Red Candle

New Release Features!

Hot off the Horror Press!!

Publishers-If you have authors that write horror, dark fantasy, or dark sci-fi that have a new release coming out,then contact me at to have a New Release Feature scheduled. Booking now for Oct-Dec. 2021.

New Release features will now include a short author interview with bio and author photo, and book review of the new release.  I will not schedule more than two on any given week to give your author/book the attention they deserve. This is on a first come, first serve basis. 

Please note-self published authors are acting as their own publishers and will be regarded as such. Indie authors and self-published authors are more than welcome to schedule these features.  

I do not read or review romance/erotica/dark erotica or content containing graphic sexual violence of underage characters.  


All Things Deadly- Salem Stories

by E.C. Hanson

August 1, 2021 New Release.

“All Things Deadly” is the debut collection of short stories penned by author E. C. Hanson. Hanson has a long list of short plays that have been produced in the US, as well as many fiction and non-fiction pieces that have been published by Horror Oasis, Curious Blue Press, Collective Tales, and Ghost Orchid Press, among others.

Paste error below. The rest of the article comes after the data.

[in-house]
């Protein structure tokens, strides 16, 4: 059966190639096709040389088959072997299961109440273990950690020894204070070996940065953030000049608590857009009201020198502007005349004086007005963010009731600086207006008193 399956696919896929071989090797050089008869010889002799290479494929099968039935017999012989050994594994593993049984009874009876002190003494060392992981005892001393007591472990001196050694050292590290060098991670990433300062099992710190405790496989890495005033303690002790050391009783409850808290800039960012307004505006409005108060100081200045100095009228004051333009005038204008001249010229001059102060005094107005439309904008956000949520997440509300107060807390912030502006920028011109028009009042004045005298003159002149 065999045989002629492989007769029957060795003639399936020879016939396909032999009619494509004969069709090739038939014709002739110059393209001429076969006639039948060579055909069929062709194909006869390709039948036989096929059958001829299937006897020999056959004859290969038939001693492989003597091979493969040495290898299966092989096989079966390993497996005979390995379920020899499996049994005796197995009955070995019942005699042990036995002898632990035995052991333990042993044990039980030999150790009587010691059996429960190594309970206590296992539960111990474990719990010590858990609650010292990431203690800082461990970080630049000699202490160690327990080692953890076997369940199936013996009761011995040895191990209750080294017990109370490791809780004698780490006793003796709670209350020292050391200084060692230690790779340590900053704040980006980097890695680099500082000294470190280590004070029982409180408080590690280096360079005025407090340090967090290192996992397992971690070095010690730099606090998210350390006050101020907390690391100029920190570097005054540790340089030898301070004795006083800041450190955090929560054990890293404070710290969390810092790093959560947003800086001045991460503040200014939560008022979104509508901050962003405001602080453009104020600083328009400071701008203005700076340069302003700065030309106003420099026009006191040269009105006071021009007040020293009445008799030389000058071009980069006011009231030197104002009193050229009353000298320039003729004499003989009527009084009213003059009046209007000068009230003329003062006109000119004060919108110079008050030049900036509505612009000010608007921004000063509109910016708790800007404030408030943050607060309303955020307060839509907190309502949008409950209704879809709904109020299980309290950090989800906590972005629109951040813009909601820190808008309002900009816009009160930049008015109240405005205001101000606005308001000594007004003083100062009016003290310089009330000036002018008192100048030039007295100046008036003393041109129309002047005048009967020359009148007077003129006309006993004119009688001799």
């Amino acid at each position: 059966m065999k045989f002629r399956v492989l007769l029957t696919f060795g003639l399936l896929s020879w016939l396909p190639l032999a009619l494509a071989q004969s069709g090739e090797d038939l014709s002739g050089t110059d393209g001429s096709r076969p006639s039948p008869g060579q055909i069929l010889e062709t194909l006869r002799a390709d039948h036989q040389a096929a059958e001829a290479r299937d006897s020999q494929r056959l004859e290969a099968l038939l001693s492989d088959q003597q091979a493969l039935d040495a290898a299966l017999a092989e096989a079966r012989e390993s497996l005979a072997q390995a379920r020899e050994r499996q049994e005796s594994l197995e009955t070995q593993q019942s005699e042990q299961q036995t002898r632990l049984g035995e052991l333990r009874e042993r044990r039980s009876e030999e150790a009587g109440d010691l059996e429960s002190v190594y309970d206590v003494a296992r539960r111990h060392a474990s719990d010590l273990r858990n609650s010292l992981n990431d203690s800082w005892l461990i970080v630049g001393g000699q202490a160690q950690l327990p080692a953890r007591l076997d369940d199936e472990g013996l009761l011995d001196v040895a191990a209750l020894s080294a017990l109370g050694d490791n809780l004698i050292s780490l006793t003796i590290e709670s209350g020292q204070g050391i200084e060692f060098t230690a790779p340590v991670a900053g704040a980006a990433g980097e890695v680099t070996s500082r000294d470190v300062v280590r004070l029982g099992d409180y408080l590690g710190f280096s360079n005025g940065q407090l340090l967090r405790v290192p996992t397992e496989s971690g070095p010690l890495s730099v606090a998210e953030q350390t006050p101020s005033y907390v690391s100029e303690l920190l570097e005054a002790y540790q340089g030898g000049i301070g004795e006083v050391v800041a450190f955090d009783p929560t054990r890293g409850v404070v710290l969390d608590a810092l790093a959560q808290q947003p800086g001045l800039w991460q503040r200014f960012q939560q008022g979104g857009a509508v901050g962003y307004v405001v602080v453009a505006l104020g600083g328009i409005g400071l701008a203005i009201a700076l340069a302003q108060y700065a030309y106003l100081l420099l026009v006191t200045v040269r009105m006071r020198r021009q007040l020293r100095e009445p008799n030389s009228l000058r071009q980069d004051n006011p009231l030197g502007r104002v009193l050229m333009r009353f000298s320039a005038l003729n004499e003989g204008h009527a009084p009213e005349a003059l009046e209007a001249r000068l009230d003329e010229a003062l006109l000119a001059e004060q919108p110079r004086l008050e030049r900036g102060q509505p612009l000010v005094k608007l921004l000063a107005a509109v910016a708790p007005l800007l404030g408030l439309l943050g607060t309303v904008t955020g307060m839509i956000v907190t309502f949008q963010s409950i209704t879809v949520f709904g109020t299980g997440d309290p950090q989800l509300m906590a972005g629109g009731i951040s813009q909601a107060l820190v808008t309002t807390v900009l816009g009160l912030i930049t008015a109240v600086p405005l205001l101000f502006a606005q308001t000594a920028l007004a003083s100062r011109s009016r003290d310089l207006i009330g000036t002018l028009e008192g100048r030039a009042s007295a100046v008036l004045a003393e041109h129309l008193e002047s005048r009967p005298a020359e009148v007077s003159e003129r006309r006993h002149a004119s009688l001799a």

“All Things Deadly” marks his return to fiction with an excellent collection of short stories that are based in one of America’s creepiest towns, Salem, home of the witch trials. The stories seem to be unrelated but a pattern soon appears as the story of the Frost Family is woven in-between the other tales. 

Each short story delivers a relatable character with a disturbing story line, each one just a bit more chilling than the last. Some are a bit humorous while a few others stick to a darker dose of humanity and horror.  I had a couple of favorite stories, other than the Frost Family central story, which kept me intrigued to the very end.  My favorite short story was “Crunchy Bits” because I loved the dark humor it held and the sense of irony that was carried throughout. I love when a story reveals the darker side of human nature and this one delivered it exceptionally well. 

This is an impeccable collection of short stories that sets itself apart from the rest by carrying a central story along with the rest. Well-written, carefully-planned, “All Things Deadly” carries the chills that Salem is known to deliver. Five stars for this debut by E.C. Hanson. 

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House of Stitched Magazine

August 1, 2021 Edition

I had the privilege of reviewing the new issue of “House of Stitched” Magazine, #3. This issue releases on August 1, and is jam-packed with more than 150 pages of deliciously dark poetry, and exceptional artwork, along with inspirational and thought provoking articles. Contributors to the articles include Brian Keene, Jae Mazer, Lisa Vasquez, D. Pardee Whiting and Tommy Clark, amongst others.